Systematic Inorganic Chemistry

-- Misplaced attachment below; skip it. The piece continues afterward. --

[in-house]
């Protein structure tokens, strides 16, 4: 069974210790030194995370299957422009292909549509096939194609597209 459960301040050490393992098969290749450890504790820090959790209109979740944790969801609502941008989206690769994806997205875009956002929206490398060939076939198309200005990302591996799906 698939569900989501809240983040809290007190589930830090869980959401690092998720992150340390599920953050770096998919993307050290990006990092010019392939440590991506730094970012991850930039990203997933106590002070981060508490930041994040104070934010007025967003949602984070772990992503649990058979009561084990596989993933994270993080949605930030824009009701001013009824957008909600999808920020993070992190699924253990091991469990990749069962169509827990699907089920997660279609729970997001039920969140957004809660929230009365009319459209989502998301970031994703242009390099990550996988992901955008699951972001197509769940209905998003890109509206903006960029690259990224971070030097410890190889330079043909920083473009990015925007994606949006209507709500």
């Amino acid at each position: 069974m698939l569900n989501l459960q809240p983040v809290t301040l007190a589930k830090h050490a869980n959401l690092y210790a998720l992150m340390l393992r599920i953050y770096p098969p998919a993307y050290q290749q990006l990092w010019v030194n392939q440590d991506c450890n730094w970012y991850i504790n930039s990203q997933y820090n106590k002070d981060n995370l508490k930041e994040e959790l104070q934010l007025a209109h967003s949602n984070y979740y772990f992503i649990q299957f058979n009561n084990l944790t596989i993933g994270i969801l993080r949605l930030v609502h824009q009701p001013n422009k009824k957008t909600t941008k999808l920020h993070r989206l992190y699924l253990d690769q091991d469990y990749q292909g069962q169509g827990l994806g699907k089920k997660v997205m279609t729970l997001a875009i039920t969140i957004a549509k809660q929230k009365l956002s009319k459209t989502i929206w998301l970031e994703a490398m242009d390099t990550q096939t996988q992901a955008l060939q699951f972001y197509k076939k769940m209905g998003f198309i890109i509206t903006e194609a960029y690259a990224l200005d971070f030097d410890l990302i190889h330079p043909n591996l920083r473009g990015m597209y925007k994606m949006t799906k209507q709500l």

Systematic Inorganic Chemistry OF THE FIFTH-AND-SIXTH-GROUP NONMETALLIC ELEMENTS by DON M. YOST frofessor of Inorganic Chemistry California Institute of Technology and HORACE RUSSELL, JR. Instructor in Chemistry California Institute of Technology New York PRENTICE-HALL, 1946 Preface Inorganic chemistry has undergone a marked transition in the last three decades as it has grown from an almost purely descriptive branch of science to a field in which all of the modern developments of physics and chemistry find application. In this field the quantum theory plays an important role in the establishment of energy states and molecular structures and in the explanation of the periodic law thermodynamics finds application in the prediction of the degree of completion of chemical reactions at equilibrium statistical mechanics makes possible the calcu lation of the thcrmodynamic properties of substances from atomic and molecular data and deepens our insight into the still unsolved problems of the rates of chemical reactions finally, the phenomena of natural and artificial radioactivity not only increase our knowledge of the funda mental structure of matter but also, through the use of radio-elements as tracers, greatly extend our understanding of the mechanisms of chemical reactions. From these considerations it is evident that any discussion of a chemical element or compound is complete only when the spectroscopic, structural, thcrmodynamic, chemical kinetic, and nuclear properties have been considered. In addition to these more modern aspects of the subject, due consideration must be given to the older, humbler, but nevertheless important, chemical facts that one finds in simple experiments with test tubes, beakers, and flasks. Since the field of inorganic chemistry embraces all of the chemical elements, a complete discussion of the whole subject would require volumes to record. Therefore, the authors have chosen to cover a selected list of chemical topics and to include in the discussion of each enough of both the old and the new chemistry to bring out the most important features of the substances examined. The subject matter of this book is devoted to the inorganic chemistry of the nonmetallic elements of the fifth and sixth groups of the periodic system. These elements and their compounds, besides being of great practical and theoretical interest in themselves, exhibit, in their properties and reactions, characteristics that arc common to many other substances both inorganic and organic. The factual material chosen for presentation has been selected as critically as possible, and the sources are the original literature or the results of the authors own researches. The quanti tative information presented was taken, for the most part, without change directly from original articles describing what appear to be the most vii viii PREFACE reliable investigations available. Since it is not always possible to make a selection of experimental data on a purely objective basis, in doubtful cases some allowance must be made for the opinions of the authors. But a survey of a field of science from a purely critical point of vie 1 does not satisfy all of the needs of the research man or advanced studf Also needed is material of a stimulating nature that will suggest fields the, require further research for their more complete understanding. Tn the topics presented in this book, the reader will find many problems worthy of the serious attention of research workers in both pure and applied chemistry. Further, the advanced student should gain from the topics discussed a feeling for the present state of knowledge, and an appreciation of what has been accomplished in the past and what may be reasonably expected of the future...
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